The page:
The conversation regarding cannabis use is one that used to be fraught with tension regarding varying opinions and values. For veterans, the conversation is heating up. Although medical doctors don’t have permission yet to specifically encourage the usage of the drug, they are, by policy, mandated to be in conversation about it with military veterans. The policy is expected to take effect this month, right before the new year turns. The policy states that there’s a responsibility to “discuss with the Veteran marijuana use, due to its clinical relevance to patient care, and discuss marijuana use with any Veterans requesting information about marijuana." At the same time, this policy does not give veterans the ability to disregard federal law. A law that is mentioned is the Controlled Substances Act. It is stated that providers from the government that help veterans are “prohibited from completing forms or registering Veterans for participation in a State-approved marijuana program."
V.A. Sec. David Shulki reports that there isn’t a law that specifically prohibits doctors from engaging in conversation or to recommend and present completed paperwork in states where that action is legal. Even if cannabis is not federally allowed. In 2003, the U.S. Supreme Court created a federal ruling, ensuring that doctors have a First Amendment right to recommend medical cannabis to patients, as long as they don't actually provide marijuana. This is something that has changed the course of medicine, especially in minors. One piece of the puzzle that isn’t in step quite yet is that doctors working in compliance with the government, is that the Veterans Affairs ’s office does not yet allow it. That is expected to change in the upcoming months. Shulki reports that some evidence that this is beginning to be helpful, and we're interested in looking at that and learning from that. He later concedes that, “until time the federal law changes, we are not able to be able to prescribe medical marijuana for conditions that may be helpful.”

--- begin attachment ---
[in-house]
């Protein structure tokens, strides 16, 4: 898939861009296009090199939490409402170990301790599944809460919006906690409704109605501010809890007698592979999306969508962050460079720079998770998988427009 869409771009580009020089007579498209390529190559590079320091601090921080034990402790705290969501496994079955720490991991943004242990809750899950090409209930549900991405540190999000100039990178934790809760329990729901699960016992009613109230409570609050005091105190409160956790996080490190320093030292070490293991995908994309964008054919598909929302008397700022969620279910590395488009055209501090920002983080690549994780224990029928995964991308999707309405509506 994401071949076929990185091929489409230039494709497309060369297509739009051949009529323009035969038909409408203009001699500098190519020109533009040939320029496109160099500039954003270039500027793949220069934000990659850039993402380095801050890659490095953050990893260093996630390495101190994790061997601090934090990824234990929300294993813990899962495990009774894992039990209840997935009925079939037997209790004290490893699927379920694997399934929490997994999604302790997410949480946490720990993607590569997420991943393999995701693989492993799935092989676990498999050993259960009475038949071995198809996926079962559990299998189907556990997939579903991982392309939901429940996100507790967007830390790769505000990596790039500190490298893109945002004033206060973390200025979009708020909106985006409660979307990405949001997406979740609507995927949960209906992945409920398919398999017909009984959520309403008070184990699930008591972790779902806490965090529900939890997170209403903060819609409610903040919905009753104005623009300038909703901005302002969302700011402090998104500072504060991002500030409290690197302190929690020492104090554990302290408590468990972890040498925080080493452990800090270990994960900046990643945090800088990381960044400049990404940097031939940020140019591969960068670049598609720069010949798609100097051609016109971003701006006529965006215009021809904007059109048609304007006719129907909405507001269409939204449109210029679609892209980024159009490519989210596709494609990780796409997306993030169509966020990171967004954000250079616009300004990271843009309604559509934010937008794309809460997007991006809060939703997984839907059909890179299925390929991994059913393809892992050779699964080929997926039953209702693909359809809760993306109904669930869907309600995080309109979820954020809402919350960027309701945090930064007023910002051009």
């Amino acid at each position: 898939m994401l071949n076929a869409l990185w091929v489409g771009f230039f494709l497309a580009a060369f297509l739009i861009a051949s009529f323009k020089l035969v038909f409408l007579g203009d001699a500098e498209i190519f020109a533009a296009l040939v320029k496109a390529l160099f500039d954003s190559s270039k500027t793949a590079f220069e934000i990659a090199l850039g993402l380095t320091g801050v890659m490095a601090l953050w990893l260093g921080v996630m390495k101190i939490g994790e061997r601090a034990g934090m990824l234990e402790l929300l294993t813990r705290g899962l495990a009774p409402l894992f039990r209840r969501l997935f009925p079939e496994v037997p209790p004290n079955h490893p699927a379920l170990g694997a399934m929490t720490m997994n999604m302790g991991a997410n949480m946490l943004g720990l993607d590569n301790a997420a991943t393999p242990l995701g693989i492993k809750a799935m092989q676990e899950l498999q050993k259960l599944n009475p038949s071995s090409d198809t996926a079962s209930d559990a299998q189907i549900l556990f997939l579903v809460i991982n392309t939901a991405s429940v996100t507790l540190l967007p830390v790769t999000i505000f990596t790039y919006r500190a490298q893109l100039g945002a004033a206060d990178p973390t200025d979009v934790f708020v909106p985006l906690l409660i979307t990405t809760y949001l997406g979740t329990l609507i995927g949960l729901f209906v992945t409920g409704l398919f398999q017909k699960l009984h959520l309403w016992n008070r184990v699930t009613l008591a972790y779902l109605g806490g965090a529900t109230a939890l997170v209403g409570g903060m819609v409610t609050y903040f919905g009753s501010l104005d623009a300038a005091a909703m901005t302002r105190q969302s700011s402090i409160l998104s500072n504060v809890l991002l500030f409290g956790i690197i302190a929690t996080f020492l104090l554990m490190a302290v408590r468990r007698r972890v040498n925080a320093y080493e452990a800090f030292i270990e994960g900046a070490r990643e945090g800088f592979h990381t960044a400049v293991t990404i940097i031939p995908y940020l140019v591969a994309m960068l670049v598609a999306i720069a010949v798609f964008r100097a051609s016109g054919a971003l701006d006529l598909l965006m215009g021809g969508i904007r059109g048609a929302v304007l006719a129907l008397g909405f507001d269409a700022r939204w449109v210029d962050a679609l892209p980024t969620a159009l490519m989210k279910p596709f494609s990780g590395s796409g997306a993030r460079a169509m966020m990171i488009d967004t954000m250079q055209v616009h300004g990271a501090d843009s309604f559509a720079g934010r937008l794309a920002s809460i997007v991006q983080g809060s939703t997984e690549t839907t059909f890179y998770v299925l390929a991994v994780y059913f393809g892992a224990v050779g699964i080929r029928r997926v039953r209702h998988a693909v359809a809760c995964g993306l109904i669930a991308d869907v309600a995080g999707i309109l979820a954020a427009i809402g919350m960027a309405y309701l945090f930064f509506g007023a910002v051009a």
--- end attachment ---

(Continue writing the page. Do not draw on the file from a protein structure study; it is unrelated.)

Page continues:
It does seem to point that conversation about the issue has become a turning point in the issue. Although it remains to be seen exactly what this will mean for future generations, the fact that the government and medical doctors are looking forward to reach a balance is a good thing.